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Gold Demand Remains Strong Despite Rising Interest Rates

Gold Demand Remains Strong Despite Rising Interest Rates

Gold Demand Remains High

Gold just rose to a five-week high. The war in Europe, elevated inflation and the risk of a U.S. recession boosted demand for the safe haven asset. It rose to $1,993.07 per ounce after earlier hitting its highest price since March 11.1

Gold’s advance came despite new higher interest rates. The benchmark 10-year U.S. Treasury yields jumped to its the highest level since 2018. Typically, rising interest rates lower the demand for gold. Also, gold’s price continued to rally despite the strengthening of the US dollar. Any major advance in the greenback is supposed to limit rises in gold prices.

Investment analyst have stated that safe-haven demand has nullified these negative forces. It’s also possible that some central banks are using this opportunity to load up on bullion. Marios Hadjikyriacos, an analyst at XM, said, “The crippling sanctions on the Russian central bank made it clear that FX reserves are not as solid as gold in a crisis.”2

Factors Driving Gold Prices

There are several factors supporting the current high price of gold. Underpinning them all are the highest inflation rates in 40 years.

The first factor is the rising price of crude oil. A possible European embargo on Russian gas is pushing the cost of oil up. Any further rise in crude oil prices could raise inflation throughout the global economy.

Gold climbed following these increases in oil and natural gas. Inflation was already increasing due to elevated raw material prices. Now, record oil prices are fueling demand for gold as a hedge against accelerating inflation.

Secondly, gold prices have continued to rise due to the ongoing Russia-Ukraine conflict. Peace efforts between the two countries are floundering. Negative news regarding the Russia-Ukraine war creates fresh demand for ‘safe haven’ assets.

“Gold directly benefits from the Russia-Ukraine conflict inflation effect. Which are now more meaningful than direct military developments, in a market sense,” said Stephen Innes. Innes is a managing partner at SPI Asset Management. He continued to say that inflation is causing investors to buy physical gold in preparation for a recession.3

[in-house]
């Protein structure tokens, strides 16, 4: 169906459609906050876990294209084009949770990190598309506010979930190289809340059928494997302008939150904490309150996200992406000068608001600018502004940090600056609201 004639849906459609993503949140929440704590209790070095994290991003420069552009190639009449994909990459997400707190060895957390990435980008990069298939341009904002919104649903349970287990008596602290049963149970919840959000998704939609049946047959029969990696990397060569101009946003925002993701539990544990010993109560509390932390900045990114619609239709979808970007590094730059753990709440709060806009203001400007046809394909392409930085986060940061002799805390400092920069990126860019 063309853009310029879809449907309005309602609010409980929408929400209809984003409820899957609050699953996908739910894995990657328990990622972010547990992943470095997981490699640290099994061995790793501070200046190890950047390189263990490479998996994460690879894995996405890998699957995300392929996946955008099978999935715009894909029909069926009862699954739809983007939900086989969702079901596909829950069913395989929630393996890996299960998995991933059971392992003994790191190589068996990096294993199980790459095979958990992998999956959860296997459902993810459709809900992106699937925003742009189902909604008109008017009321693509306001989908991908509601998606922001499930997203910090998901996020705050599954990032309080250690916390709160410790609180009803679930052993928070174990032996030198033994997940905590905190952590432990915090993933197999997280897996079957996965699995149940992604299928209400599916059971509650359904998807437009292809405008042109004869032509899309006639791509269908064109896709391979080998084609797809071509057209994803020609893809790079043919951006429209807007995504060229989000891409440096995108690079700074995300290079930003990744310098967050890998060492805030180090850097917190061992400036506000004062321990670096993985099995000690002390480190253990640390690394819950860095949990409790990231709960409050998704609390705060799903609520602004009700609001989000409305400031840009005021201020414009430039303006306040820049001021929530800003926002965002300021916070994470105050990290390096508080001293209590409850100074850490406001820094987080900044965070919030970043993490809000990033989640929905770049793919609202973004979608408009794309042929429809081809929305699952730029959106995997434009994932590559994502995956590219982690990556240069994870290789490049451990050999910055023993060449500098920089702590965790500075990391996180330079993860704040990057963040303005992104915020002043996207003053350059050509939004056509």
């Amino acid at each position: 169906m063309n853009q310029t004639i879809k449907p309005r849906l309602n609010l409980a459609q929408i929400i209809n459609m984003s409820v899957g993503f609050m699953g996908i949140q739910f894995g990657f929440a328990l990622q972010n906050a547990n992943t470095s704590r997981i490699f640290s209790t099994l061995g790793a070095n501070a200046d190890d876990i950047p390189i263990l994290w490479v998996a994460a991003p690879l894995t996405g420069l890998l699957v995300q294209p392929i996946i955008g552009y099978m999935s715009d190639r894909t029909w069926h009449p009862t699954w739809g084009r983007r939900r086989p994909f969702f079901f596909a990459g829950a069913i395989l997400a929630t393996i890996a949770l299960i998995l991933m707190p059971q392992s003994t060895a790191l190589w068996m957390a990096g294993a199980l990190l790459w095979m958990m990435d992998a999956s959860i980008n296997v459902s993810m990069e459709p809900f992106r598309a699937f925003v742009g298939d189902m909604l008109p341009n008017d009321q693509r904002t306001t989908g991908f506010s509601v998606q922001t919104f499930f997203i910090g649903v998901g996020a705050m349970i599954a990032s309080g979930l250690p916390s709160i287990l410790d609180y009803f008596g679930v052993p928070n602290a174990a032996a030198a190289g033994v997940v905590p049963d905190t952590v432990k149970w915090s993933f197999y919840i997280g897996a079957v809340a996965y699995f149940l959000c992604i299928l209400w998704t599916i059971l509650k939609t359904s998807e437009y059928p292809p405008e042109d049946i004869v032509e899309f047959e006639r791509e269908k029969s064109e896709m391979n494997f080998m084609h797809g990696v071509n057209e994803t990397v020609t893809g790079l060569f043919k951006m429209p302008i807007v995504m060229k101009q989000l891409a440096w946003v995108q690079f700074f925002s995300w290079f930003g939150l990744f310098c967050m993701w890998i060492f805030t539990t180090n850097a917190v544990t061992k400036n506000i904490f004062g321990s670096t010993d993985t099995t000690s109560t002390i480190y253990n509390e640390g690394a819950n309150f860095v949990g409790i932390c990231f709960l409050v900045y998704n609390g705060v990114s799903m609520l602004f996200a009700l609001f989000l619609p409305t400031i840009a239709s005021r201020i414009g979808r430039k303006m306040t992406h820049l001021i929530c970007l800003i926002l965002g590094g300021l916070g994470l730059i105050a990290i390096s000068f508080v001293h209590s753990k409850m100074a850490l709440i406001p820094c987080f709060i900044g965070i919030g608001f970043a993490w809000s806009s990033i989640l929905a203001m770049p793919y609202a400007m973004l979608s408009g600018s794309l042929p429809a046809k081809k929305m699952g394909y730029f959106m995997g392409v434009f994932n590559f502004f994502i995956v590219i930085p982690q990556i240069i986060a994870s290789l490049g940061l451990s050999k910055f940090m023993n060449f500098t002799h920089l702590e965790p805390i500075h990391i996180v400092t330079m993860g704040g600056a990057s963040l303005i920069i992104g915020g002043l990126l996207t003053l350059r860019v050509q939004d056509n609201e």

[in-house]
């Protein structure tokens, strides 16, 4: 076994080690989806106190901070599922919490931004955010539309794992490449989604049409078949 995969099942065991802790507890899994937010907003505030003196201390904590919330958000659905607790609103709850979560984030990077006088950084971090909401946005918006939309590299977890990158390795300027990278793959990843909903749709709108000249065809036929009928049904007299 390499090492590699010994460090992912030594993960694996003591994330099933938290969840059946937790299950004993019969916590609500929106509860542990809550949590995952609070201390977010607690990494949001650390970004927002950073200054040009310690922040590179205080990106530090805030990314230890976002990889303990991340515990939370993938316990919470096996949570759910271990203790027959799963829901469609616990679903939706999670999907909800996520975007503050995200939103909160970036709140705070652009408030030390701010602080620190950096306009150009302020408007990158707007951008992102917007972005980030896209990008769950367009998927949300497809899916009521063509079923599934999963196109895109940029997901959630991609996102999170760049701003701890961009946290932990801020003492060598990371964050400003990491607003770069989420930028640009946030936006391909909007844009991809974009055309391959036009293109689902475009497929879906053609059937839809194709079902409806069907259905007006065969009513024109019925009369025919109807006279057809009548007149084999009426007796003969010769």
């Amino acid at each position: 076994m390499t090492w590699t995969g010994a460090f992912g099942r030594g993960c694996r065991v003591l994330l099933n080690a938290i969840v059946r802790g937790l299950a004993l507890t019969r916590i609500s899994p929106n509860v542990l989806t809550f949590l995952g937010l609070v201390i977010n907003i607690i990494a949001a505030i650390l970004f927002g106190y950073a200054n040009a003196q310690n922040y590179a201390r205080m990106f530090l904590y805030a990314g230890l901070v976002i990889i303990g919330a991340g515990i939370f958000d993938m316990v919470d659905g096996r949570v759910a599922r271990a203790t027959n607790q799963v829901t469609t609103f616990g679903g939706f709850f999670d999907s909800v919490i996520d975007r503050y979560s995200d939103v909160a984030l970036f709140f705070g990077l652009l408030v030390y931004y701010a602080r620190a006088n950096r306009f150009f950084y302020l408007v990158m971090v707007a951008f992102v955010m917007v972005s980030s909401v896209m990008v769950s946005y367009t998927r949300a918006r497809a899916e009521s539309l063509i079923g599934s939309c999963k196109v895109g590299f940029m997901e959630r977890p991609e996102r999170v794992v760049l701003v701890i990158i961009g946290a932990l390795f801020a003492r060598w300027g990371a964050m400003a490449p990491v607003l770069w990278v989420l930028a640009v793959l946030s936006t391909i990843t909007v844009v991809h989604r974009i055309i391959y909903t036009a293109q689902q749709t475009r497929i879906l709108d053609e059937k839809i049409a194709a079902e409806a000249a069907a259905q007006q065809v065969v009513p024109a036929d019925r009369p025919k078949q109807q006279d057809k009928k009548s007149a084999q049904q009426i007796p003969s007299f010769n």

Covid is another factor. China’s strict Covid-led restrictions are further straining broken supply chains. They are also increasing market volatility. There is no clear information on when those restrictions may be lifted. Investors are turning towards the stability of gold in the face of such uncertainty.

Finally, analysts are anxiously awaiting the US International Investment Position data (US IIP) to come out this week. There is growing concern after last week’s disappointing inflation data. The IIP compares the country’s total assets to its total debts. It would indicate the status of the American economy.

At the end of 2020, Americans owed $14 trillion more to the rest of the world than the rest of the world owed to America. That’s 67 percent of U.S. GDP, up from about 50 percent at the end of 2019. And well above the 16 percent of GDP recorded a decade ago. Any further disappointing figures from the US government would create fresh demand for ‘safe haven’ assets. This would lead to a sharp upside bounce in the price of gold.4

By some accounts, gold prices SHOULD be moving downward. The Federal Reserve’s rate hikes promise lower inflation. However, reality is painting a different picture. Safe haven assets are being sought by investors. Global demand for gold continues to rise. If you want to secure your funds with precious metal, you should contact AHG to learn about opening a Gold IRA today.

Notes:
1. https://www.cnbc.com/2022/04/18/gold-markets-russia-ukraine-war-china-economy.html
2. https://www.marketwatch.com/story/gold-rises-toward-2-000-an-ounce-as-russia-ukraine-war-continues-11650285150
3. https://www.marketwatch.com/story/gold-rises-toward-2-000-an-ounce-as-russia-ukraine-war-continues-11650285150
4. https://www.brookings.edu/blog/up-front/2021/04/14/the-us-is-increasingly-a-net-debtor-nation-should-we-worry/

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